This is the first I’ve heard of this game and it looks very interesting. It does remind me of Journey a bit. I’m not a fan of platforming, but I love the exploring part of it.
I’m looking forward to this game now, but I’m not too keen on paying for early access now. Only game I’ve ever got before release was minecraft.
On stars: The distance from here to any star is very easy to calculate with 12 grade math. It’s called triangulation: http://en.wikipedia.org/wiki/Triangulation#Distance_to_a_point_by_measuring_two_fixed_angles
Because of the distances involved the confidence interval are very big, but it’s not like we’re ever going to find out the stars are two moons away or something silly like that.
I don’t pay for early access either, since there are so many other games in my queue, but I agree that this game looks pretty cool indeed. One to watch!
Sounds like an interesting title. The mystery appeals; not so much the puzzle platforming.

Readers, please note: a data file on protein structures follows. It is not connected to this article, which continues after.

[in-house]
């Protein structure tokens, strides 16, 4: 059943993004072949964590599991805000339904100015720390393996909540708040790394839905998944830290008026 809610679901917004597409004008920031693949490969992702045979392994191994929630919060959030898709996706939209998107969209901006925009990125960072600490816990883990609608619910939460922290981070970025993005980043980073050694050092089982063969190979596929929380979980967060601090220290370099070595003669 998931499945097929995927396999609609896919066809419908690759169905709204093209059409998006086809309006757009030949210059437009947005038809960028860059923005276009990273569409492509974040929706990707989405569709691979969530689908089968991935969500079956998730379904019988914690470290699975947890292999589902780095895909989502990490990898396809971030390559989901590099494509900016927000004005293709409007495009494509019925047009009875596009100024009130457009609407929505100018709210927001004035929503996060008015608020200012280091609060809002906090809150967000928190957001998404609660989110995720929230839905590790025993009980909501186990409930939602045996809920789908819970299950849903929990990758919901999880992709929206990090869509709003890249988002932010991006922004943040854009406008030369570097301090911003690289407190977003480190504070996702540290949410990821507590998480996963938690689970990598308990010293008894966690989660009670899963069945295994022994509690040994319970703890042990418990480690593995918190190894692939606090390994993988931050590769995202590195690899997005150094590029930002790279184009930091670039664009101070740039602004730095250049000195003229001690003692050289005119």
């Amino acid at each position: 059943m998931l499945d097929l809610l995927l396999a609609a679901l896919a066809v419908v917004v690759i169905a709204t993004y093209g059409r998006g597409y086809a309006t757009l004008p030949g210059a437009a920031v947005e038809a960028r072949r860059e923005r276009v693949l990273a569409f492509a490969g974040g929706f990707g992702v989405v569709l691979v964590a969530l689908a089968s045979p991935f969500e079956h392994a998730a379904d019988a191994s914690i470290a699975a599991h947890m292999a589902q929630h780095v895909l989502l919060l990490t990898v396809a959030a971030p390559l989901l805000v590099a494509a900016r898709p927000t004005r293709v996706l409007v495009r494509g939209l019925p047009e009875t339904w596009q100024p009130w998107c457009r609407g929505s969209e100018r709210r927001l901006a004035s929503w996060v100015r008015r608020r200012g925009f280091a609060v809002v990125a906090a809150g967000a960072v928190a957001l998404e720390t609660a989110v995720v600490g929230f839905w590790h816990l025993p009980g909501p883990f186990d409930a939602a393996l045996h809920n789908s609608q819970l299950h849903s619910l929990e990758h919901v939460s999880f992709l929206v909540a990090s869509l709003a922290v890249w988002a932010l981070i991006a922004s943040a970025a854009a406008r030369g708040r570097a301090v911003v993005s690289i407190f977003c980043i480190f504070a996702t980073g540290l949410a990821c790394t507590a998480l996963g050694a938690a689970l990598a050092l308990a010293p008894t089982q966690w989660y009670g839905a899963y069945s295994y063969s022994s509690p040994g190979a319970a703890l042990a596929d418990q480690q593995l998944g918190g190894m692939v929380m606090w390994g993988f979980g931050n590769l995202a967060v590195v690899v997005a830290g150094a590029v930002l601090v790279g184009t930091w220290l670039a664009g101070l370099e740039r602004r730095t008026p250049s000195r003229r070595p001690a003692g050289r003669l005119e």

I wonder if they’ll amend their astronaut model now that NASA have announced their new space suits? 😉
Oh, and you might want to give Outer Wilds a go. Not sure if you’ve come across it before but it’s quite the science fiction adventure.
“Lonely and existential is my middle name!”
Laugh out loud!
“soul-buffing transcendental extravaganza”
Laugh out loud! (sorry)
Great write-up Steerpike and definitely one I’ll keep an eye out for. I remember seeing it some time ago and, yeah, while the visuals are ‘sparse’ (they look like macro photos of miniature models), they’re really quite beautiful at the same time and evocative.